Saturday, June 28, 2008

Shea Quest '08: Tom takes a bow for top memory

Tom, before making his dash to the mound.


Shea Memory Countdown No. 1: July 24, 1988, Braves 4, Mets 2

I suppose it’s fitting that the Mets didn’t even win the games that make up my top two Shea Stadium memories.

That must mean that my glass is half-full when it comes to the Mets, and that our happiness doesn’t necessarily depend on the final score. I think anyone who stuck by this team through the 1970s and early 1980s has to feel that way.

What transpires Saturday could change everything, but it would be hard to top what happened on Tom Seaver Day.

My whole family has endured my passion for the Mets and Seaver, and they were all present when Tom won that magical 300th win at Yankee Stadium three years earlier.

We decided to make the day when Seaver was honored by the Mets a family affair as well. Six of us – including my fair bride of less than a year – went to Shea to watch Tom enshrined in the Mets Hall of Fame and have his No. 41 retired.


I’m not much for bringing signs to games, but we spent the day before preparing two pieces of poster board for a sign reading “41 FOREVER” and tape to hang in from the rail.

I remember Tom and Nancy waving from a convertible, entering through the centerfield gates and driving to the home plate area, where Tom was presented with the usual gifts and his now-retired jersey.

Then, with great drama, the plywood was removed from the fence to show a huge 41 in a white circle with pinstripes. Seaver was the first – and still only – Mets player to have the honor.

Tom’s speech wasn’t anything especially memorable, until the very end.

''To those on the field and in the stands and at home watching on television, I'd like to say thank you. If you'll just allow me to say it in my own special way. And if you know me, and you know how much I love pitching, this is a special way.''
Seaver then ran out to the mound, stood on the pitching rubber. I wasn’t sure what he was going to do. I didn’t see a ball, and noone was behind the plate with a glove.

Then, as Shea erupted in cheers, Tom bowed, like an actor at center stage to a rousing hose after a great performance. First he moved to face right field, then to those behind the plate and, finally, to those of us in left field.

It was brilliant and classy and said so much without saying anything at all. In other words, vintage Seaver.

The Mets did a decent job on their end. There were special t-shirts and caps to buy, and WFAN handed out “I was there” stickers, all of which are on display in the baseball room.

Alas, there were two blemishes on the day.

First, after the bowing the team directed attention to a special video tribute on the Diamondvision. It started with footage of Shea and Tom and tinkling piano playing “Take Me Out to the Ballgame.”

Then came the unmistakable voice of WFAN’s Suzyn Waldman, who at that point was not exposed as the hysterical, weepy Yankee freak that we know today.

What follows is possibly the most cringe-worthy two minutes, 37 seconds even captured on tape. It’s embarrassingly bad, the kind of thing that makes mothers cup their hands over their children’s ears. I think some of the crowd was cheering for the sentiments that were intended to be expressed, some cheered to be polite and others, like me, cheered that the song was over.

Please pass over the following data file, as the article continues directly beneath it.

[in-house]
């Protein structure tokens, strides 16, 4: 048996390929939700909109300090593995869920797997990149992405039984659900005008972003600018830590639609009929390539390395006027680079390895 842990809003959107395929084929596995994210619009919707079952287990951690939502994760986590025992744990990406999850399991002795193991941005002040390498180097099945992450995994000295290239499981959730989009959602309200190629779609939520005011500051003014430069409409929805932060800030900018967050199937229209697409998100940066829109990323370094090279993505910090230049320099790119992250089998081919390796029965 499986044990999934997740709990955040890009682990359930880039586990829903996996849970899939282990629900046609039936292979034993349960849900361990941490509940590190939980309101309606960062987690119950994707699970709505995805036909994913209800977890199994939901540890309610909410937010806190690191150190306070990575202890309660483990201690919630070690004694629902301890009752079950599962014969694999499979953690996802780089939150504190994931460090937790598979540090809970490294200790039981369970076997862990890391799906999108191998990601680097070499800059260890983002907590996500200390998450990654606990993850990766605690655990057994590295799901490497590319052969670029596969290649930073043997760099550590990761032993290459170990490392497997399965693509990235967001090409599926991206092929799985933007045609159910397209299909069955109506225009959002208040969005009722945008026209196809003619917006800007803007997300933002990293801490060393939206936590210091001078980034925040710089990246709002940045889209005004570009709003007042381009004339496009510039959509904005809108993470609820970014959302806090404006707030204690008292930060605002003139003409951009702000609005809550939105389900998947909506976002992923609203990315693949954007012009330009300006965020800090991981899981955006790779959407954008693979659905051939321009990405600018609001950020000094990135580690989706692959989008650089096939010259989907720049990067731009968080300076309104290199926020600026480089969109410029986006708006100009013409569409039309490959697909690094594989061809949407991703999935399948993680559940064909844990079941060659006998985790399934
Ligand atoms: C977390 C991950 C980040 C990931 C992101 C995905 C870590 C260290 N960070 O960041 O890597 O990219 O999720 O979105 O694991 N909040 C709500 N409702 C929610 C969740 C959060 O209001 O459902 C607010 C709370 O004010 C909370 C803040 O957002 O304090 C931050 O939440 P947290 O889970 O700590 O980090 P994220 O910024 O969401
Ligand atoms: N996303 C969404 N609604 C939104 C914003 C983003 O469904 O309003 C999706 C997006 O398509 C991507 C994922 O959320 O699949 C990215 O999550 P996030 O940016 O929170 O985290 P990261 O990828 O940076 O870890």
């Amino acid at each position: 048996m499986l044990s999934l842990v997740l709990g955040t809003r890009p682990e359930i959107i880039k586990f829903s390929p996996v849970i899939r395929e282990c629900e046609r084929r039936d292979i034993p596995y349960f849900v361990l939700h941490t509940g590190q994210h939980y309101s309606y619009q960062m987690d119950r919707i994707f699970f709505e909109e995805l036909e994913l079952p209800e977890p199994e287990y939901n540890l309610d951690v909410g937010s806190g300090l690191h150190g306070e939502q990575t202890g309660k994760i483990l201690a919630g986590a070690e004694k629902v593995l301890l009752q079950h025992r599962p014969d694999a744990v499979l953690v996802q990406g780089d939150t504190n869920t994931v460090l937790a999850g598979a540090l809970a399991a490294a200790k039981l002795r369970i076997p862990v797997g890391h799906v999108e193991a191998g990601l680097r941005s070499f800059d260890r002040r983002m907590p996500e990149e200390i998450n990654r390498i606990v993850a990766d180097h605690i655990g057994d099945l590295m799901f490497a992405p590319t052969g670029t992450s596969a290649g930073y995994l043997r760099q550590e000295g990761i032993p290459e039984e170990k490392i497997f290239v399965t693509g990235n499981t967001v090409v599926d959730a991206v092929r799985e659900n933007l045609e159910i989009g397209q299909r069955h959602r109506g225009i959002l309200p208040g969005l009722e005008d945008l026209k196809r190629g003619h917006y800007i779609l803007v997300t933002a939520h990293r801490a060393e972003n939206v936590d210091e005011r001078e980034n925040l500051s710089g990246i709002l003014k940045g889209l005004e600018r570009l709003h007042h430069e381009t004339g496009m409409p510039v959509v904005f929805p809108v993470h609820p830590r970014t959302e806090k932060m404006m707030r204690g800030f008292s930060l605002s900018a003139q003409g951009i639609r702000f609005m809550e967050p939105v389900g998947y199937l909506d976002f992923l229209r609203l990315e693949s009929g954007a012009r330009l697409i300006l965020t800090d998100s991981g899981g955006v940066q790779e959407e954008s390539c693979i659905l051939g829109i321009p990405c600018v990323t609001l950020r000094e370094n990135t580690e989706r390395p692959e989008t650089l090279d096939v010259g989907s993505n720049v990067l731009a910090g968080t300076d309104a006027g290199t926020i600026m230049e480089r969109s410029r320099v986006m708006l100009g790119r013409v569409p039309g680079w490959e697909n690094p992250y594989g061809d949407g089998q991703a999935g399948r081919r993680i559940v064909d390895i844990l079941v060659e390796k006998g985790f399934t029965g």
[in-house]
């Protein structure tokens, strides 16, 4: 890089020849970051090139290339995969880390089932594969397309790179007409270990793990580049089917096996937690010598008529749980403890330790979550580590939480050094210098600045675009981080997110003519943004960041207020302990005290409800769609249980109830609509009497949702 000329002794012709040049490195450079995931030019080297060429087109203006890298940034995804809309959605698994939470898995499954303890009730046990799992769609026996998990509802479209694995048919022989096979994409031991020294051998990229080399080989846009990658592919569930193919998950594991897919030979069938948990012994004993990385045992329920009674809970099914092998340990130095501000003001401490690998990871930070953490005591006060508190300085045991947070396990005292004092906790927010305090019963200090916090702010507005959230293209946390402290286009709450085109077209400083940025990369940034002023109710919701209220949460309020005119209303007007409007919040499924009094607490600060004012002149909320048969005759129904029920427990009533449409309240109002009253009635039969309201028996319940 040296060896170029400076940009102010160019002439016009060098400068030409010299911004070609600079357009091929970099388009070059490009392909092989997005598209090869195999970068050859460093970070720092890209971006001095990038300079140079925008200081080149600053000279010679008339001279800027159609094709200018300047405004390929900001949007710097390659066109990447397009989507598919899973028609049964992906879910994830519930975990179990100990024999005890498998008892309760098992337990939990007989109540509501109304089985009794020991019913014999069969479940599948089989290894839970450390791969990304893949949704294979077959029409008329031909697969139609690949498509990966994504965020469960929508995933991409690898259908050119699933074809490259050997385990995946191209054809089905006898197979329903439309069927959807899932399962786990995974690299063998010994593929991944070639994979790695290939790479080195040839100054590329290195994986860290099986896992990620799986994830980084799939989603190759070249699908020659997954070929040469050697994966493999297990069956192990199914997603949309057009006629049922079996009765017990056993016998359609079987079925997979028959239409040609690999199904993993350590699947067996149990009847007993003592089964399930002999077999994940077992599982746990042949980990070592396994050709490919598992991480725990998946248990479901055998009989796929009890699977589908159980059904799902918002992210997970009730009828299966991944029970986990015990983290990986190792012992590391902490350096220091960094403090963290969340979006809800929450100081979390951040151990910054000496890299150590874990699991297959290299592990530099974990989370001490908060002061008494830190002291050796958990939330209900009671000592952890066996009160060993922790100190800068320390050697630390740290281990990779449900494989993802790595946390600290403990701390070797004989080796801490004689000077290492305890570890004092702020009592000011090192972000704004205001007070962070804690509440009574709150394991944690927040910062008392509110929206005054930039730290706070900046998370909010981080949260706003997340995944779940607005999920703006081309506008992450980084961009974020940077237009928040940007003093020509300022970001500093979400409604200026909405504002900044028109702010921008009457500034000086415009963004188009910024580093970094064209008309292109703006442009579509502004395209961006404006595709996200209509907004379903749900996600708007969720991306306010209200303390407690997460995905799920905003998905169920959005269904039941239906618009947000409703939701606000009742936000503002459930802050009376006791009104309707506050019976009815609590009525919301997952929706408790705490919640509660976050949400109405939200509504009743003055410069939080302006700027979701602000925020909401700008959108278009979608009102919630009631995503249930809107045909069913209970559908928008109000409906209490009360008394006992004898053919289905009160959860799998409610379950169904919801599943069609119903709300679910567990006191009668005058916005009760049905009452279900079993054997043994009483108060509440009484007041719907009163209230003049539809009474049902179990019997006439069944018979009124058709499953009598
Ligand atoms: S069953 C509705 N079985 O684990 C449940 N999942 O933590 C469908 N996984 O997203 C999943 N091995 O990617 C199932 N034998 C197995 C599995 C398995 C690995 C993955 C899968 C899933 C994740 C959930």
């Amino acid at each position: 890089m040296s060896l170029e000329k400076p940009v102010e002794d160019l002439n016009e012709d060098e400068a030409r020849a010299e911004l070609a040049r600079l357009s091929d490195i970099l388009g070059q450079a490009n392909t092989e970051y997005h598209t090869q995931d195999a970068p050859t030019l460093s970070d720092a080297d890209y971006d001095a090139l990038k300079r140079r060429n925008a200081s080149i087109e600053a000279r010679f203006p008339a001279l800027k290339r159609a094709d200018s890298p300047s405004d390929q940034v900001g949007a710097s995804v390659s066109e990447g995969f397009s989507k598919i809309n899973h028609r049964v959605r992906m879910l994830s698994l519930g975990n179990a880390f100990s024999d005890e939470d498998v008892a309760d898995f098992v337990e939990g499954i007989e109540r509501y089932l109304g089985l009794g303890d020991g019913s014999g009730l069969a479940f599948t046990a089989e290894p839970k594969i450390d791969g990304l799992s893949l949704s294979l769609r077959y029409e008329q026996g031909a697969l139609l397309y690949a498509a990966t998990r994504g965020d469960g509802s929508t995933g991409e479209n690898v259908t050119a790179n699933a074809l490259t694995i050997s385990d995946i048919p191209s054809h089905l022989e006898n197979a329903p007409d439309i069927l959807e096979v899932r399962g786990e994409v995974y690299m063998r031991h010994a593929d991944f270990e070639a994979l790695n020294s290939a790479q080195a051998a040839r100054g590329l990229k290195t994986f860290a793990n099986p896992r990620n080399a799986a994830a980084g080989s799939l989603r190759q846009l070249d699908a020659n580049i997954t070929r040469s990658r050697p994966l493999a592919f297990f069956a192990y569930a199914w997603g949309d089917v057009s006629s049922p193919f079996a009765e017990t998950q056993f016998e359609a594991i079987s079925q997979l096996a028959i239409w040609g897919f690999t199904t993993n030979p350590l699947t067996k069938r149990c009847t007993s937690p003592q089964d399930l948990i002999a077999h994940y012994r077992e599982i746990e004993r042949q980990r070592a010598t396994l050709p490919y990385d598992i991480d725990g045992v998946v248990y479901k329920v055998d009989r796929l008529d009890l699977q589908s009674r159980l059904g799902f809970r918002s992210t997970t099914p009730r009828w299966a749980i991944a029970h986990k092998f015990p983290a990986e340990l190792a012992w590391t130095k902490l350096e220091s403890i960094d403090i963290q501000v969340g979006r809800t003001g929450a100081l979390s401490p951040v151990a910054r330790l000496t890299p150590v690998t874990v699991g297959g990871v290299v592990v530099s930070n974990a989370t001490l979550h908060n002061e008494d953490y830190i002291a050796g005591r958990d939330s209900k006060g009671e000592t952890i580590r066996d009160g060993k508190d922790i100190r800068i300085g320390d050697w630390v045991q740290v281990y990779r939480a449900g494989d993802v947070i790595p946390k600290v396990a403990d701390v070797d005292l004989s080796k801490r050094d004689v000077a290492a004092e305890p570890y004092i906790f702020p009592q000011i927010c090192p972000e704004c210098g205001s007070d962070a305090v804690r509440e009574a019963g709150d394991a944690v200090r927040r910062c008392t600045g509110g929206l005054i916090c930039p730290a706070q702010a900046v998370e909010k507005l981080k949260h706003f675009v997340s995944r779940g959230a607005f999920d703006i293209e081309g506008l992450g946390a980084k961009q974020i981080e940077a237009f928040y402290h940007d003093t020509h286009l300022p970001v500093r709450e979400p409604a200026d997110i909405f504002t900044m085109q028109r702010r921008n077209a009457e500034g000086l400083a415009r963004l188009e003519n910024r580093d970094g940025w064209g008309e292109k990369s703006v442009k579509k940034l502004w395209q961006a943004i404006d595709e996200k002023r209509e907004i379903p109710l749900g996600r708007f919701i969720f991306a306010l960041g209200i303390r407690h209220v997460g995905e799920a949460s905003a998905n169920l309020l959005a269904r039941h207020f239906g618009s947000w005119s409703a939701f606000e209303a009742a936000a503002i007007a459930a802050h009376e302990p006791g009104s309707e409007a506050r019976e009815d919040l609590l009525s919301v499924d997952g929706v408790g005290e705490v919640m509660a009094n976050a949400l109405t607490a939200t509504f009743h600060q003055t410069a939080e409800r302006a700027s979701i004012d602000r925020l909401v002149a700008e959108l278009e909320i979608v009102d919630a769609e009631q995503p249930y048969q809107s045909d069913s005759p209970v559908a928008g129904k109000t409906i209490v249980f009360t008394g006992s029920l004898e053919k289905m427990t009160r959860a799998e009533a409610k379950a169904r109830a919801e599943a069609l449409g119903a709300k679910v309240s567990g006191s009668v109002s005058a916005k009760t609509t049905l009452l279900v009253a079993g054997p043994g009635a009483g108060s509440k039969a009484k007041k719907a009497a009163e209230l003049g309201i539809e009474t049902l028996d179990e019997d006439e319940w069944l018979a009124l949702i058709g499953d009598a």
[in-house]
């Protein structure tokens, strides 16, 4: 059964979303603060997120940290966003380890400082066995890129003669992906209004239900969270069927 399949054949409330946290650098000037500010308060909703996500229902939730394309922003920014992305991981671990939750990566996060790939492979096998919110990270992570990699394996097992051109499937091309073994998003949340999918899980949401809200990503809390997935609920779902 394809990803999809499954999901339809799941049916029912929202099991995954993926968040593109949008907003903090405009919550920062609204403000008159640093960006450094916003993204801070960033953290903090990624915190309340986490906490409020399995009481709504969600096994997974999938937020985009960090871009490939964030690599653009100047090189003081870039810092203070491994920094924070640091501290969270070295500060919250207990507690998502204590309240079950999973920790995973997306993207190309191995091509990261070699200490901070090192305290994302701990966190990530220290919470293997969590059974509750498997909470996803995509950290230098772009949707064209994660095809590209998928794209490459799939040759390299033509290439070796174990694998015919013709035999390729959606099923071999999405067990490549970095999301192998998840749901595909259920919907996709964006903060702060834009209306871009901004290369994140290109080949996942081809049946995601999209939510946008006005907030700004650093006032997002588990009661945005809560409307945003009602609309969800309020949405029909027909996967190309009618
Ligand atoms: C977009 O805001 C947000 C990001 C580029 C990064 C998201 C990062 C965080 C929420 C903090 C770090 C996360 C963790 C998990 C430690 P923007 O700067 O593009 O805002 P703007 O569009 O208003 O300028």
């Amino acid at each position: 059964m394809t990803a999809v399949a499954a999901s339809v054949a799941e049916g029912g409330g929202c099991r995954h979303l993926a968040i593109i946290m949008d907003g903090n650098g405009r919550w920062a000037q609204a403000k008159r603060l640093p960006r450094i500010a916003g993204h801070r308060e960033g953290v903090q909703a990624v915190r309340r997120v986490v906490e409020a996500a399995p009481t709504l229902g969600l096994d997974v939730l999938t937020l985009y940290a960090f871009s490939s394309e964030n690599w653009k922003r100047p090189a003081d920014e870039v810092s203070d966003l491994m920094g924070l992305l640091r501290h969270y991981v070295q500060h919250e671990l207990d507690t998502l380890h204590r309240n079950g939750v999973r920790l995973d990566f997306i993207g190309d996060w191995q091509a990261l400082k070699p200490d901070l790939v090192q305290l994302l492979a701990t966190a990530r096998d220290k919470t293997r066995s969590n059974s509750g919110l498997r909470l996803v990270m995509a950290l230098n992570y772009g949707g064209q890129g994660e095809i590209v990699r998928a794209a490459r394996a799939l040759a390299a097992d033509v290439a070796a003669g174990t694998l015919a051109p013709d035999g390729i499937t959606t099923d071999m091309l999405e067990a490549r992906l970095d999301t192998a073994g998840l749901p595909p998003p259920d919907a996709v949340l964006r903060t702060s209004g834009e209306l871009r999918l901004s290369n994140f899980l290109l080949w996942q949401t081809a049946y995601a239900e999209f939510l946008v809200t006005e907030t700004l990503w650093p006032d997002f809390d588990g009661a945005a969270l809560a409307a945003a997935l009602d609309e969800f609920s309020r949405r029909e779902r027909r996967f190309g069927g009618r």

Here's the video tribute from the game. But don't say I didn't warn you.
And if Waldman went all Broadway on Seaver, can you imagine what she’d do for Clemens or another Yankee?

The team will have another chance when a Mike Piazza Day is finally scheduled. Please, guys, no more “tributes” from Yankee hacks.

The other blemish was the game itself. A day after rookie John Smoltz slapped down the Mets, they were set to face another Braves rookie pitcher.

Let’s just say German Jimenez will always remember Tom Seaver Day. It was the only win of his one-year major-league career.

He held the Mets to one run on four hits in five innings and gave way to Charlie Puleo, who was traded by the Mets to the Reds with Lloyd McClendon for one Tom Seaver back in 1983.

Tim Teufel had a good day, with three hits and four at-bats, but he was pretty much the only one. The Braves tacked on a run in the ninth to make the score 4-1, which I thought was appropriate considering the number of the day..

But then Darryl Strawberry ruined that, too with a home run in the bottom of the ninth, making it just another loss to the stinking Braves.

Hopefully we have a magic day today. But if the Mets lose to the vile Yanks, it’s still going to be a special afternoon. You have to think that way when you root for this team.

3 comments:

G-Fafif said...

I'm thinking No. 1 is still safe.

G-Fafif said...

Just back from Sunday's game. Started it off with a knish in your honor and dedicated the win to your Shea Quest. You were with the winning side in spirit this afternoon.

Mets Guy in Michigan said...

Oh man, that knish must have been good! I thank you for keeping me in spirit!

Even though we were on the wrong side of the score, the Shea Quest was memory of a lifetime!